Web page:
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March 10, 2008


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Orin Kerr

Isn't there a pretty big difference between a requirement of a "loyalty oath" for a U.S. Citizen generally and an oath to defend the Constitution for a government employee? A government employee agrees to be an agent of the state; citizens do not.


1. Loyalty oaths are stupid. But so is getting all upset about them. They must have some import and impact in order to prompt the above response. As Stone implied, though, they don't appear to create any new obligations or duties. Why, then, such a heated objection to forcing people to utter some platitudes? Or, if the oath is not a silly platitude, then why is it all that unreasonable for the State of California to ask its employees to protect and defend its constitution? Maybe it's not all that different than a private-sector employee agreeing to act within not only the bounds of his employment agreement but also within the bounds of the employer's organizational documents. (I think I could humble myself to swear to protect and defend, say, Microsoft's corporate charter -- if they paid me.)

2. I assume Stone objects to the requirement that California legislators and executives be sworn to uphold and enforce the California and US Constitutions (as I assume they are required to do). If, instead, he thinks that that requirement is fine (or maybe even desirable), why must a legislator swear to uphold and defend the constitutions, but other public employees not? In some ways requiring the oath of legislators but not of highway workers is patronizing to the latter. "We would never ask you laborers to do something so profound."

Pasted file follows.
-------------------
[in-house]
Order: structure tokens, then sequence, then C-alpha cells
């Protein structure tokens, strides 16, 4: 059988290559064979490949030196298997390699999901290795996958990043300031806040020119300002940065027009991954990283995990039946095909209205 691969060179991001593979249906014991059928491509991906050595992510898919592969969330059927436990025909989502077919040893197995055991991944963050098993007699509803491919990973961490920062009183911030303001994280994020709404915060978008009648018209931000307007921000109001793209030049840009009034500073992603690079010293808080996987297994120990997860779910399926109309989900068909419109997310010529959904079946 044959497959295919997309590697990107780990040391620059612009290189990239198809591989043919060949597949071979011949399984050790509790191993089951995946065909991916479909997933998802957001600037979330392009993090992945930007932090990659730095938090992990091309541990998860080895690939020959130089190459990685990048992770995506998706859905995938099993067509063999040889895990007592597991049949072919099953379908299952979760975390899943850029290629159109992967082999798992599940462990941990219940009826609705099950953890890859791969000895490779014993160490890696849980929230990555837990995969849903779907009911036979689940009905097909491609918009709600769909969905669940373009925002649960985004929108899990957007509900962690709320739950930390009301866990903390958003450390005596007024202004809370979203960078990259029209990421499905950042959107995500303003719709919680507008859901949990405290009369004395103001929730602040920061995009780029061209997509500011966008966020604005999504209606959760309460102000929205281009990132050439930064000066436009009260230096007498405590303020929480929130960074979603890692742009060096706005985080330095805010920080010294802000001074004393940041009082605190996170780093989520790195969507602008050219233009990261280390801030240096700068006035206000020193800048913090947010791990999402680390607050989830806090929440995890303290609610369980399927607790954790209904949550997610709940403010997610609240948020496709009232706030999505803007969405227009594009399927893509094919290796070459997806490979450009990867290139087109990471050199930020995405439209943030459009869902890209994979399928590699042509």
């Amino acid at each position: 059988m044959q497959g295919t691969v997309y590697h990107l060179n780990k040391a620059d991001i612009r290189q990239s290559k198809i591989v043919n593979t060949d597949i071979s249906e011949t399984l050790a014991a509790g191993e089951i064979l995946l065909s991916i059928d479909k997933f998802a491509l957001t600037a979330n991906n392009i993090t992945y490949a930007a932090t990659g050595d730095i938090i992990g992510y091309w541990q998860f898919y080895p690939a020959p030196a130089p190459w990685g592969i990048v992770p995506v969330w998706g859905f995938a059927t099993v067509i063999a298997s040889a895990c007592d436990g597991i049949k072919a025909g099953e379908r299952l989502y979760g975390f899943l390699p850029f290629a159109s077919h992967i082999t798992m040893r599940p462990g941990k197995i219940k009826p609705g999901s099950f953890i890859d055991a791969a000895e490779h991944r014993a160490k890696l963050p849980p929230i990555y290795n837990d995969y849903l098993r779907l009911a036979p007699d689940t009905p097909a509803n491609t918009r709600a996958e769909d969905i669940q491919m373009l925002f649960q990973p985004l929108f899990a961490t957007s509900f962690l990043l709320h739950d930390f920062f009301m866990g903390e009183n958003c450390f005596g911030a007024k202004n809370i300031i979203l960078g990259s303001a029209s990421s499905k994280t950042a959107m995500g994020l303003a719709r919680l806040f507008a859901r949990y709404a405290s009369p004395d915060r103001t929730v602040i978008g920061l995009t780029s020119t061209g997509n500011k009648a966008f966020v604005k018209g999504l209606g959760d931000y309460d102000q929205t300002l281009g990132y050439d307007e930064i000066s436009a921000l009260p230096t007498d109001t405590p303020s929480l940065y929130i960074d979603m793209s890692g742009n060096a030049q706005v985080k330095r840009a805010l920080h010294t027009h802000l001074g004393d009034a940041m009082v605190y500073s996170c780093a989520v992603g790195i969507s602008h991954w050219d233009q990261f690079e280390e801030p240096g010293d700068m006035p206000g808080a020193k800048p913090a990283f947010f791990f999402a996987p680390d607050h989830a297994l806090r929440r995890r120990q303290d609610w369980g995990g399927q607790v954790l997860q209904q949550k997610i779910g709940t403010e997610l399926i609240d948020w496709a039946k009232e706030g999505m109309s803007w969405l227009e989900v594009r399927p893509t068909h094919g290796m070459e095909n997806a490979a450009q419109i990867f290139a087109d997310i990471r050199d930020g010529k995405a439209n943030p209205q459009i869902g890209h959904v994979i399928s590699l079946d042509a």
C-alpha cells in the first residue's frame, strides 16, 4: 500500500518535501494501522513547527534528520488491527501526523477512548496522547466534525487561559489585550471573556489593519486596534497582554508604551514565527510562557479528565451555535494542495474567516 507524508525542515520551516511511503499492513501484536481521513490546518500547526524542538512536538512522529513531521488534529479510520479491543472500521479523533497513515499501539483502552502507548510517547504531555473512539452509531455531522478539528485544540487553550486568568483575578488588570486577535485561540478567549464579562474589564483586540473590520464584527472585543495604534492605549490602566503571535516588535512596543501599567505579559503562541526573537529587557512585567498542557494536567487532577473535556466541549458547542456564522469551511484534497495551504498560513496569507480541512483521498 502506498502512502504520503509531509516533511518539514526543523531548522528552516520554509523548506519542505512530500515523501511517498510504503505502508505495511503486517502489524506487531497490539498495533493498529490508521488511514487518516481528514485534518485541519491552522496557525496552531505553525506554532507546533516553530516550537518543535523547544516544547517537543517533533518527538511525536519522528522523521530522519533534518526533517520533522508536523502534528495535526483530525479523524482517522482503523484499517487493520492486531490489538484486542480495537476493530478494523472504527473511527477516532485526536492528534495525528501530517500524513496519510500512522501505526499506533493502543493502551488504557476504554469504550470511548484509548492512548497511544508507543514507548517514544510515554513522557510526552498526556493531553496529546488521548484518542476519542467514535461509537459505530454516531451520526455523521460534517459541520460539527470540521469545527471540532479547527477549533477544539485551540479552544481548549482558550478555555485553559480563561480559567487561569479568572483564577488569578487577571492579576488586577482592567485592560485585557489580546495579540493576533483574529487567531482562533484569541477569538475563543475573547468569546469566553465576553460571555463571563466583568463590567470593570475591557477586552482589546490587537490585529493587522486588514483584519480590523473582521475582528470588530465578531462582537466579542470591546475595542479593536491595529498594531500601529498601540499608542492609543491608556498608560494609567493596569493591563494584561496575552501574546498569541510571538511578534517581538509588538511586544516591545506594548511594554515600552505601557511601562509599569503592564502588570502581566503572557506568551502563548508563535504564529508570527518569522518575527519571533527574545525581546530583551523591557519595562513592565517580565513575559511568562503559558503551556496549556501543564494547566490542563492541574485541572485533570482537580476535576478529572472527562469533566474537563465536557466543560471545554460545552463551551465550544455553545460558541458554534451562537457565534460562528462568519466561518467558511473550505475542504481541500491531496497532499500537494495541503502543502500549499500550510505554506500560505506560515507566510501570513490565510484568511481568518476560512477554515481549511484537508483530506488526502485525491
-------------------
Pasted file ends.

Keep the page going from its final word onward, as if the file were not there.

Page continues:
3. Lastly, though I don't know about the genesis of loyalty oaths in general (but I suspect they originated in the US prior to the 1950s), I do know that the first administration to scaremonger about communism was a Democratic one. The raids ordered by Woodrow Wilson's attorney general, Alexander "The Fighting Quaker" Palmer (seriously), were far more excessive than anything McCarthy ever did.


As a former government employee who took a loyalty oath to the state of NY, the city of NY, and the United States government, I see no problem with this.

private employers are allowed to conduct background checks, mandate workplace dress codes/hair styles, and impose other burdens on their workers. if workers do not accept these burdens, then they can decline employment and look for work elsewhere.

I am a civil libertarian, but I think the mainstream of civil libertarians in the legal academy and the political world need to get off their high horses. Loyalty oaths impinge on the lives of vanishingly few people. Why not use your influence to draw attention to issues that affect every man, woman, and child in the U.S., like data mining and the impact of technology on privacy.

Professor Stone, get out of the 1950s and into the 21st century.


There is an important logical tension in this debate. Critics of loyalty oaths often insist that they are completely moronic because they are completely meaningless and thus cannot exclude anyone who is disloyal. But of course if loyalty oaths really were meaningless to everybody, then imposing them also causes absolutely no harm.